Char-Maine has taken it one step further, line- breeding half brothers to half sisters on both sides. It is a way of locking in the good. It will also show you if there is something genetically wrong in the line right away. “I learned about line-breeding from Emile Carles, Radville, Saskatchewan. He told me that sometimes you can get so tight in your herd, when you send a purebred bull to an outside herd, it is almost like hybrid vigour. It is almost like another breed. Most bulls don’t get used after five years; people move on to the next popular bull. I see things differently. We still get some direct LT Lanza calves because it is working. I am still getting the performance and EPDs I want. Emile told me if you want to find out how good a bull is, breed him back to his dam. I line-breed to get all my bull calves and females to look the same. We are getting them the way we want them, so we want them all to be that way. If you have all your females look the same and all your bulls look the same, then your offspring are going to look the same. We can run three bulls in the sale ring, and they look the same and their EPDs are the same.”

They started flushing again with a female, whose grandmother was purchased at Tim Meier’s Hopewell dispersal sale. The donor female was sired by a bull purchased in dam from Elder Charolais. She may not be the “prettiest” female, but the cow family has proven to  be some of the most fertile, producing females in the herd. Every female they flush has proven herself within the herd to be productive with longevity. They have flushed two females extensively, 115Y and her daughter 439B, to four different bulls, so they have a lot of related females in the herd helping them achieve their goal of consistency.

There is a plan being discussed to allow succession of the operation to Brad. Brad attended the last Breeder School which allowed him to meet many breeders in Canada, who have become friends and they communicate regularly.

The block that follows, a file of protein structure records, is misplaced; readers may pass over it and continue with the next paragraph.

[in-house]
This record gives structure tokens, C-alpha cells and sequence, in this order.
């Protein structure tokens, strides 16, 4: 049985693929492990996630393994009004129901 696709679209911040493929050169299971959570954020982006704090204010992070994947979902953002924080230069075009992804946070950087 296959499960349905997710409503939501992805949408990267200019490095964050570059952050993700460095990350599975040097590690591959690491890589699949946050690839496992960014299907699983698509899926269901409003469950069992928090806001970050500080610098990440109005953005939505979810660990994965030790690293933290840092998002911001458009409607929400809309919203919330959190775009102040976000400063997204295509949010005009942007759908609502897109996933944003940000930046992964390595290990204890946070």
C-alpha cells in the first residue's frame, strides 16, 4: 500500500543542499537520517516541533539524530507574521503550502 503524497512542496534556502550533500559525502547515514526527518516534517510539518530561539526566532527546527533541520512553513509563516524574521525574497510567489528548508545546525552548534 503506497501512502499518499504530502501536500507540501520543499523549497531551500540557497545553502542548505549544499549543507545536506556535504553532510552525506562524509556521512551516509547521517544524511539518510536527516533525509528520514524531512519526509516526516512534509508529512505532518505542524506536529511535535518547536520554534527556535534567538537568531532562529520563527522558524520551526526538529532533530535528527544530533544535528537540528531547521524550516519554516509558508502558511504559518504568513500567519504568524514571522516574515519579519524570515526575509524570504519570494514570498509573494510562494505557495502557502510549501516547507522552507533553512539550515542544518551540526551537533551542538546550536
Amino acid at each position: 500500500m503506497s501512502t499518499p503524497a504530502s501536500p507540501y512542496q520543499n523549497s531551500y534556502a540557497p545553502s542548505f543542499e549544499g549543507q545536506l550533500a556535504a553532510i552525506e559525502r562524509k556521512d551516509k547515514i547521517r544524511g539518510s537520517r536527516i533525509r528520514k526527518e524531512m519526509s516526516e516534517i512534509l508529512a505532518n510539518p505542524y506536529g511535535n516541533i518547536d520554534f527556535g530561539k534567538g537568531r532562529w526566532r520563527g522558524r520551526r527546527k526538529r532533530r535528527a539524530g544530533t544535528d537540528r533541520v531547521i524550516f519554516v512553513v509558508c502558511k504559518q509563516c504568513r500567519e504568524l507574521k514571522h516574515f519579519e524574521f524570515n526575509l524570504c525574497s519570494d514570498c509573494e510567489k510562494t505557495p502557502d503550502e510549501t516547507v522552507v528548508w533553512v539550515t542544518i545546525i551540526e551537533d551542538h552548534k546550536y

When Char-Maine had its first Charolais bulls to sell, there were four on offer and two neighbours came and each bought two. Those families are still buying bulls from them showing their customers are loyal. “The big thing about success in this market is having the right cattle and looking after your customers. If you want to keep customers, occasionally, you must be prepared to swallow a loss. If you do that one time and back up your bulls, you have them as loyal customers. I have heard guys say they bought a bull from someone and this happened. I am thinking that guy should have fixed it, but he didn’t and now they are in my yard and they are not leaving my yard because I will look after them. I know our spare bulls cost us some money, but you don’t lose a customer when you can take him a bull when one goes down and just take the bull back in the fall. There was a guy here I was trying to get to use a Charolais bull and he had a bull go down one year. I didn’t have a bull to give him, but because it was a single bull pasture with 25 cows, I took my herd bull to him. They have purchased all their bulls exclusively from us every year  for the last twenty-nine years. People appreciate the service. With all our bulls so closely related, it is also easy to make them happy because the bulls all look the same. If you look after your customers, they will look after you and that has been a lot of our success.”

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“The big thing about success in this market is having the right cattle and looking after your customers.”

“We have seen people come and go in this business. Some of them get in with a lot of money to spend, but they don’t understand cattle and the cattle business. They don’t get what drives the industry. They don’t see it from start to finish. Often, they get out of the business because they missed some steps. You must have good cattle and you have to look after your customers. You can’t miss any steps and some of them aren’t willing to do this or do that and they can’t survive. I have worked in many aspects of the industry and understand what it takes. We look after our breeding program and our customers to achieve our goals. The industry has been good to us.”